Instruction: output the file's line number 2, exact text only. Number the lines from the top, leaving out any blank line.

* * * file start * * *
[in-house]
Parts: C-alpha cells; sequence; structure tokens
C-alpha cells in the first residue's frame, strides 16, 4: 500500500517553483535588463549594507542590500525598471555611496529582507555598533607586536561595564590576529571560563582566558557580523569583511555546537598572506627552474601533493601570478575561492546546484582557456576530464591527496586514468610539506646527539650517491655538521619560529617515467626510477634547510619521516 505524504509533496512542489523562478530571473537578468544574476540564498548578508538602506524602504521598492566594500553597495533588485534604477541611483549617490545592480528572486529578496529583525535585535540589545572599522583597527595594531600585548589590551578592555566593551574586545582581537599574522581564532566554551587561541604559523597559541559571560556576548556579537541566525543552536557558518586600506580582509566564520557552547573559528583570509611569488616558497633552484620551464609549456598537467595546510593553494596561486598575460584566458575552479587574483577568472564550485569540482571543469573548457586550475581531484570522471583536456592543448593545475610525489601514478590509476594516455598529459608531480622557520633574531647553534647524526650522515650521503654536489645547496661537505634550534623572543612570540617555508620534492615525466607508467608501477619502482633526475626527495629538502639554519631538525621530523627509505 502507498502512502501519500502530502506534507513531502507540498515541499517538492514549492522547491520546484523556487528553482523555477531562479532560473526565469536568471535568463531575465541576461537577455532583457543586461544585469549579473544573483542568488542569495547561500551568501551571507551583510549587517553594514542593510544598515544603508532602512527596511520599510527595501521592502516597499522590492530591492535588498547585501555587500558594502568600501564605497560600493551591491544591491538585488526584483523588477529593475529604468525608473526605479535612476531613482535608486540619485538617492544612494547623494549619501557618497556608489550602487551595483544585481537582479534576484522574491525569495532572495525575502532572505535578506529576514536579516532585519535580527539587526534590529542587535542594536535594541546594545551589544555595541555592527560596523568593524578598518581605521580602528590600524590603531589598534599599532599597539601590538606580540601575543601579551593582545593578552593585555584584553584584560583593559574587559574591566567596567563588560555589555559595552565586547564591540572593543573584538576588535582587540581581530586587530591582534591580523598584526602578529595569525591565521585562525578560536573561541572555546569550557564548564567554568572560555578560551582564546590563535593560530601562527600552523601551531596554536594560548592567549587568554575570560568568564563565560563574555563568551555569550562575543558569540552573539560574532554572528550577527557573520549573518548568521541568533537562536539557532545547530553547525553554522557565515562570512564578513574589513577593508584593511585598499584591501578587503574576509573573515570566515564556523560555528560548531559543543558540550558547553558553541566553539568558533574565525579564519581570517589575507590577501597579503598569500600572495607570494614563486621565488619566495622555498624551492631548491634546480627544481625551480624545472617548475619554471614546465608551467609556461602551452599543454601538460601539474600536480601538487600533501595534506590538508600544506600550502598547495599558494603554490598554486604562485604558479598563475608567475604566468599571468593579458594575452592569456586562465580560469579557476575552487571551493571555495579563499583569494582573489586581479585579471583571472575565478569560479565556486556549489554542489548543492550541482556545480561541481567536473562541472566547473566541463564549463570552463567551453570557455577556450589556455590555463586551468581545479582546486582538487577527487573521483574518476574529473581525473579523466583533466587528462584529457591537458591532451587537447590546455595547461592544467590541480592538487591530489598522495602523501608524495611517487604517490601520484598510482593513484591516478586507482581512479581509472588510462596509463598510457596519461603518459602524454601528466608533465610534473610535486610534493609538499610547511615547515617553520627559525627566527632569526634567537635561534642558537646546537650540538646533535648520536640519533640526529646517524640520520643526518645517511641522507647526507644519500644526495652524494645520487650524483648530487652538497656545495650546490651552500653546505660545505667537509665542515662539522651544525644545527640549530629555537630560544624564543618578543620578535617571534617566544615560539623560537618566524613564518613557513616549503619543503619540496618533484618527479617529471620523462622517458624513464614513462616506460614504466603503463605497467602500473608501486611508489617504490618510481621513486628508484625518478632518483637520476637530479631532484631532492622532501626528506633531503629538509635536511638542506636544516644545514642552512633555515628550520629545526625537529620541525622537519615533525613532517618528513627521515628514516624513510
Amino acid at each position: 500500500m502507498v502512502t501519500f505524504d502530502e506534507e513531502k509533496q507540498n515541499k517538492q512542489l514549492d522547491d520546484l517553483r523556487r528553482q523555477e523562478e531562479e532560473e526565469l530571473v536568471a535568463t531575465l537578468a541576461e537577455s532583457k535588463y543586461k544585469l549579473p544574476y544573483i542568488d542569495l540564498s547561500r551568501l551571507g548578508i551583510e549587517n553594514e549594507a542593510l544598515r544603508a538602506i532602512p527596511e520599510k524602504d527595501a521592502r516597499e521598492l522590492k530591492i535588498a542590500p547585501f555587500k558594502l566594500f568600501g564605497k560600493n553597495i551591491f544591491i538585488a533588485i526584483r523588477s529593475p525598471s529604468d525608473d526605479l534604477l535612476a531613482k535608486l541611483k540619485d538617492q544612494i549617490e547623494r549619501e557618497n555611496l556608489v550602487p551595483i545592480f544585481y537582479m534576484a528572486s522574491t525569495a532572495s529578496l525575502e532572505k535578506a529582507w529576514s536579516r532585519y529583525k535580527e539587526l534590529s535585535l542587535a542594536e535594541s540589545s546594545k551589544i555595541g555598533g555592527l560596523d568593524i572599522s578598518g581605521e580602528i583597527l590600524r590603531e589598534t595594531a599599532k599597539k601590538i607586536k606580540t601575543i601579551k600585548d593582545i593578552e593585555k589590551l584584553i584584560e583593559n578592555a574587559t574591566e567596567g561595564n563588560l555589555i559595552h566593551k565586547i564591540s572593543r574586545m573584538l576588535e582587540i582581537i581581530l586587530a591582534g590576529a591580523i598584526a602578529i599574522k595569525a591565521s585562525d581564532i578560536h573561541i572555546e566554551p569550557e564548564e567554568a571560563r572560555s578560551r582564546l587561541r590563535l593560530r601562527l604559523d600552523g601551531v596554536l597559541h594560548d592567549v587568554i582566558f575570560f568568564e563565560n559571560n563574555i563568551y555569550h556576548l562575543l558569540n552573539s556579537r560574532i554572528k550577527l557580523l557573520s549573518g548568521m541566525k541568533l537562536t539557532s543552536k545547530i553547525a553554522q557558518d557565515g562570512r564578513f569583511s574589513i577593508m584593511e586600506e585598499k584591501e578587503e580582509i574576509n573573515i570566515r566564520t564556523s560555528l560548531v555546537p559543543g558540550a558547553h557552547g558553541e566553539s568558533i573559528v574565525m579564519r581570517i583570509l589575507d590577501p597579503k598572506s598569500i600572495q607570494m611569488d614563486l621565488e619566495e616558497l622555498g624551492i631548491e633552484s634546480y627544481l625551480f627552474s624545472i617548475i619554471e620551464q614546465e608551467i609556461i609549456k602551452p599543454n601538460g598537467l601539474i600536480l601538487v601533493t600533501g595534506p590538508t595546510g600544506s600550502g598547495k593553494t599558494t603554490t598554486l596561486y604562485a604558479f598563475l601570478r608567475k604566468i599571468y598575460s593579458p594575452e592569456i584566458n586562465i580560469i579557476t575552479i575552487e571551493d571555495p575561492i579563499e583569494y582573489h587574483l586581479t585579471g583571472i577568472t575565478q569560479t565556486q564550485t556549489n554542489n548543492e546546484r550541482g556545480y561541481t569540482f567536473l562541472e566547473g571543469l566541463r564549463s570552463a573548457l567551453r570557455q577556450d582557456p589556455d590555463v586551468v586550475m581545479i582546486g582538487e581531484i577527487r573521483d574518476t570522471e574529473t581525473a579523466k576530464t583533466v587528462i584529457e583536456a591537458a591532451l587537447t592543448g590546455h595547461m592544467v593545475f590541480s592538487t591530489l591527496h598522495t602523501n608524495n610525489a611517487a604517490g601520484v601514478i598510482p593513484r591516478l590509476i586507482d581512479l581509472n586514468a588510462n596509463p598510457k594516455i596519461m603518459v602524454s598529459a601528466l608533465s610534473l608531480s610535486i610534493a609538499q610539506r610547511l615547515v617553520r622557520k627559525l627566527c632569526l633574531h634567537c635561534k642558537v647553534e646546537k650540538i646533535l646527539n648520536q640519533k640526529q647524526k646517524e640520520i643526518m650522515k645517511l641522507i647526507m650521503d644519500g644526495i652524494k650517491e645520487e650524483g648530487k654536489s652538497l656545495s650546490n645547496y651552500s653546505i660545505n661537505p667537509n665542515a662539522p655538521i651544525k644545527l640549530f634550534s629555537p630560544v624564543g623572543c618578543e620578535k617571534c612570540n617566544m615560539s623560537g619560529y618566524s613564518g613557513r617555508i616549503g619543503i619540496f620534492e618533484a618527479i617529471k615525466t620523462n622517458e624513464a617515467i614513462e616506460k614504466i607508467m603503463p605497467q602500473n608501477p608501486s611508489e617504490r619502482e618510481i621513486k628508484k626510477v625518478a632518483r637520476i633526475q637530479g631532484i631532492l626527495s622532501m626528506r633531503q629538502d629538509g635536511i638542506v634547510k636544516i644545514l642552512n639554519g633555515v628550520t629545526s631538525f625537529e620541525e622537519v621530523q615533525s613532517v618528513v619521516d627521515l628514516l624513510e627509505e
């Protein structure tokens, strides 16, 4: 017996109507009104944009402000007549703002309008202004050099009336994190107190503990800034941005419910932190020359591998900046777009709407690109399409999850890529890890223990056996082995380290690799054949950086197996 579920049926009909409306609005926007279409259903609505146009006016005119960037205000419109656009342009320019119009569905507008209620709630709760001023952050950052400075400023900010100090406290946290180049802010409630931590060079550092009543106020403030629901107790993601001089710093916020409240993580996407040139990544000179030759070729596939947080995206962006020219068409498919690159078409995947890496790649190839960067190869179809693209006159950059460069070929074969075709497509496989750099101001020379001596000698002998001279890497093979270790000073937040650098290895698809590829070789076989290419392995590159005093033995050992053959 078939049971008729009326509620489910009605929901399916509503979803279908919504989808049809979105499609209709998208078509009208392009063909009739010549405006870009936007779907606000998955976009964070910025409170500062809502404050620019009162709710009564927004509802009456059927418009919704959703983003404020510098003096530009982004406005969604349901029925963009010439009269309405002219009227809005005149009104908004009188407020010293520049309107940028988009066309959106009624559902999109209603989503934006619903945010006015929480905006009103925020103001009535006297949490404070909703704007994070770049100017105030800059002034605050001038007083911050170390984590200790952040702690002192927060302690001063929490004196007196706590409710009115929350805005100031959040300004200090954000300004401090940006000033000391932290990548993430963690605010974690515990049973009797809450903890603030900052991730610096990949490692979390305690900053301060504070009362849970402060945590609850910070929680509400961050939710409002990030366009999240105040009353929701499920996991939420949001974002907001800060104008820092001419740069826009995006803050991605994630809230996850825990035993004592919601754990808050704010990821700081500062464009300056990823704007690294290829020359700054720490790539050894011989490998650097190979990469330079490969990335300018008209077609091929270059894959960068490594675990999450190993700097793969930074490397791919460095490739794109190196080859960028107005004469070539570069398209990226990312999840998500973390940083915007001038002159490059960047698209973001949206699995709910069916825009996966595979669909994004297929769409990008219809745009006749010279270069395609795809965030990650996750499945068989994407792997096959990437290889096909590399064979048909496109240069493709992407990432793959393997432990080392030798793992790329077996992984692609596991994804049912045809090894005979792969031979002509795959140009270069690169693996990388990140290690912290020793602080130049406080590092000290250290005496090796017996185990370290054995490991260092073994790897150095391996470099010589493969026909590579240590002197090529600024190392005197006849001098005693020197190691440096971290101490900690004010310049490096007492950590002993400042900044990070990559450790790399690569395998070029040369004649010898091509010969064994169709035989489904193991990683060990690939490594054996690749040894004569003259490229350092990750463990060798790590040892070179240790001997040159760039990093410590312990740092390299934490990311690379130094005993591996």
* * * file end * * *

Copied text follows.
Parts: C-alpha cells; sequence; structure tokens